@DiamondGCoupe ... you have the solid state drive? ... I heard the ssd does not get hot ... whereas the ATI drive does ... anybody have experience with the solid state drive?

    @All ... I, too, am now watching for the upgrade to the MBA ... I do light to medium Adobe graphics work, web, blogging ... I am hoping for 4 GB RAM, 7 hours or 10 hours battery life, and the new processors (i5?). Anybody have an idea if/when that's going to happen?
  11. JasG macrumors member

    Jul 12, 2009
    hope your hope comes true.
  12. halledise macrumors 65816

    May 7, 2009
    Hamilton Island, Whitsundays, QLD Australia
    +1 for the Air

    +1 for the Air

    get the RevC 2.13 if you can

    The Air will serve you fine as your primary Mac no probs and let me reassure all there is nothing 'laggy' nor 'hot' about the ssd models.

    I use mine primarily for writing and presentations (iWork only here) email, web browsing/blogging, plus sorting photos and listening to music/talks in iTunes.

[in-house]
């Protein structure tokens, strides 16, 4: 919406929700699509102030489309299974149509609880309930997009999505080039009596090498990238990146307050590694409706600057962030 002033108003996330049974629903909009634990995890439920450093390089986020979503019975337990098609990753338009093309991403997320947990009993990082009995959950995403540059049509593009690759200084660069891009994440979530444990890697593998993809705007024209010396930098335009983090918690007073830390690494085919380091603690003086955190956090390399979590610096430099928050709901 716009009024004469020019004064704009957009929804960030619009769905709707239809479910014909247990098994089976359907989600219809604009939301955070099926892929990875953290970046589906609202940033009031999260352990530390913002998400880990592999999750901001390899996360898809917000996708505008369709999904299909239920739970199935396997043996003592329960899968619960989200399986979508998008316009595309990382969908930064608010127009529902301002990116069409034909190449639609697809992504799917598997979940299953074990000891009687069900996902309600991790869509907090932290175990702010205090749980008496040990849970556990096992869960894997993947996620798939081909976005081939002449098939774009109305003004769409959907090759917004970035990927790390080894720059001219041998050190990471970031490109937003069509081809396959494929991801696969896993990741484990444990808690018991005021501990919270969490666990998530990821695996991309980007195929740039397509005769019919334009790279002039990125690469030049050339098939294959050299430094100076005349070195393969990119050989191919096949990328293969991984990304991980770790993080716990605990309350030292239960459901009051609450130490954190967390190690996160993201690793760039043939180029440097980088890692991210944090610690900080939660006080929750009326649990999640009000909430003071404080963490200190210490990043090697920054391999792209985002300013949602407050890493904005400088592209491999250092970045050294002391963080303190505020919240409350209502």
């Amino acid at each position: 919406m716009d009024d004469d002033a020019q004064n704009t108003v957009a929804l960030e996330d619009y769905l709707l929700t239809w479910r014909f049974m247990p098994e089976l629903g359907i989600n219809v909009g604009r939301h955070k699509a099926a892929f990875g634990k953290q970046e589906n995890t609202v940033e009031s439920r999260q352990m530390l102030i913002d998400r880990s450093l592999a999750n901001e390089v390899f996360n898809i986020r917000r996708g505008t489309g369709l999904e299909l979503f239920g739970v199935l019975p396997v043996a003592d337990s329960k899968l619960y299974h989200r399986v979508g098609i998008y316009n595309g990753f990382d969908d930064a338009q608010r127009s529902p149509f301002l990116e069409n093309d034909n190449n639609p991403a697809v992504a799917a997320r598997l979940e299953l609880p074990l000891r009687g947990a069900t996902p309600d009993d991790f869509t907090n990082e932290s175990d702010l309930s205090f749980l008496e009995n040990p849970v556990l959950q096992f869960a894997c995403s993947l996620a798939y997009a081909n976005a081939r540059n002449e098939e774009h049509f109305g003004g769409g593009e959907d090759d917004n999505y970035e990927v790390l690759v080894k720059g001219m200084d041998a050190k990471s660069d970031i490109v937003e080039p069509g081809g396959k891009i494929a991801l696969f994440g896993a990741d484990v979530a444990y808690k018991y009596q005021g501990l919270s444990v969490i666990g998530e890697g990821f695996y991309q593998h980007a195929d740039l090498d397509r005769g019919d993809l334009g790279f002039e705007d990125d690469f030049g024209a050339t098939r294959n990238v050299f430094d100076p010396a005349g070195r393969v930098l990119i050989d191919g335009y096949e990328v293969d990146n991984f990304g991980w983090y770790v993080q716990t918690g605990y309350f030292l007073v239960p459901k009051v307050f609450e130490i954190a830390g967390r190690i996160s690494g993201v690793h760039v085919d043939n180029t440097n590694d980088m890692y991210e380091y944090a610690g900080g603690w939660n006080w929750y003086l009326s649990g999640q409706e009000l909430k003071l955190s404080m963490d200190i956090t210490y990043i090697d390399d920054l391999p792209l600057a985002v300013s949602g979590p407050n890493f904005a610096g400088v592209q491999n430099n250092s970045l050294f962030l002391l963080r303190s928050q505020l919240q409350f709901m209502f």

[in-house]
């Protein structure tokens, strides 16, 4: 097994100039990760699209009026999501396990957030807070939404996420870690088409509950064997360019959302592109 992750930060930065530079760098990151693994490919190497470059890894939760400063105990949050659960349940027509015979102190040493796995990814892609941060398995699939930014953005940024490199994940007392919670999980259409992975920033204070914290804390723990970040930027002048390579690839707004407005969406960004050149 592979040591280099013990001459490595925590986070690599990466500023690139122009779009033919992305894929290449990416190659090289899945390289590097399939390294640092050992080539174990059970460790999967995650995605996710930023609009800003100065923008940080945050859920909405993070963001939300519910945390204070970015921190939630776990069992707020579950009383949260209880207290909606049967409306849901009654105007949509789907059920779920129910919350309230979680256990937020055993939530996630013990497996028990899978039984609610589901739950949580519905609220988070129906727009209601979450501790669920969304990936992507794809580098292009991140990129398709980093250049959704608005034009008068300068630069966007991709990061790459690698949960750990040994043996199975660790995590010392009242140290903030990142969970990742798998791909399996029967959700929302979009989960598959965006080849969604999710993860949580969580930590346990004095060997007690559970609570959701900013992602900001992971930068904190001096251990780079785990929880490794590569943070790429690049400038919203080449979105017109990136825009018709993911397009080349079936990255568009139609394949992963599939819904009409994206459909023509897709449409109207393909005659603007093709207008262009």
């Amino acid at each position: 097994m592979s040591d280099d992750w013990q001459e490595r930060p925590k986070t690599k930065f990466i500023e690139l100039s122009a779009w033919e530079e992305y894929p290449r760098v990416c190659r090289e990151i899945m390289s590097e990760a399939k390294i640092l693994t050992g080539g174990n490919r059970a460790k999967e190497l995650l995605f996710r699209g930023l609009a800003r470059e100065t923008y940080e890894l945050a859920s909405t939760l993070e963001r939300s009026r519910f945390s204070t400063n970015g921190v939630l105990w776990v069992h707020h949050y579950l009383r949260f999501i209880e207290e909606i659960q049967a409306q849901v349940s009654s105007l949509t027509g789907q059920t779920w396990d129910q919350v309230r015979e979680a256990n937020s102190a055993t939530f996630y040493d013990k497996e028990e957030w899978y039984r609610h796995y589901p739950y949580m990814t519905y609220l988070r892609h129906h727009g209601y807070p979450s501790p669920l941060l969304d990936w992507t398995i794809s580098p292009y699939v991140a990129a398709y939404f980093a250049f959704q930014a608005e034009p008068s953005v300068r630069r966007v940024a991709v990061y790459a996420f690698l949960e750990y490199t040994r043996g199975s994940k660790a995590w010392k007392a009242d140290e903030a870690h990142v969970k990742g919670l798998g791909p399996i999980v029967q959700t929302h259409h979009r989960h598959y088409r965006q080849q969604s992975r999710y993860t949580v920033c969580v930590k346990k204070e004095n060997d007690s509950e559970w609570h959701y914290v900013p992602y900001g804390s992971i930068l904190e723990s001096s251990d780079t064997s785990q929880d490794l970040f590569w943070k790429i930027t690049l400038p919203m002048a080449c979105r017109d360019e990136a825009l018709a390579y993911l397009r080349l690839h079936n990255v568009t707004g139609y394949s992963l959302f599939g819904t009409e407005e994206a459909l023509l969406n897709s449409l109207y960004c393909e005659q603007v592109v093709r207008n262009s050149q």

when in the office or at a day-long seminar, I easily get 4 hours usage in the morning and place it on charge at lunchtime for the afternoon.
    when teaching at a seminar, there's always a power socket around nearby.
    when travelling and obviously less intensive use, once a day charge is sufficient.
    battery life is extended if you turn off WiFi and BlueTooth when not in use and dim the screen a notch or 2

    prefer it to the Pro any day - for weight, and silence.
    no optical drive and solid state HDD = silence.
    only sound is the fans kicking in occasionally.
    128gb SSD is more than enough for my purposes - if the HDD looks like getting close to full (which it never has) and external drive is the answer.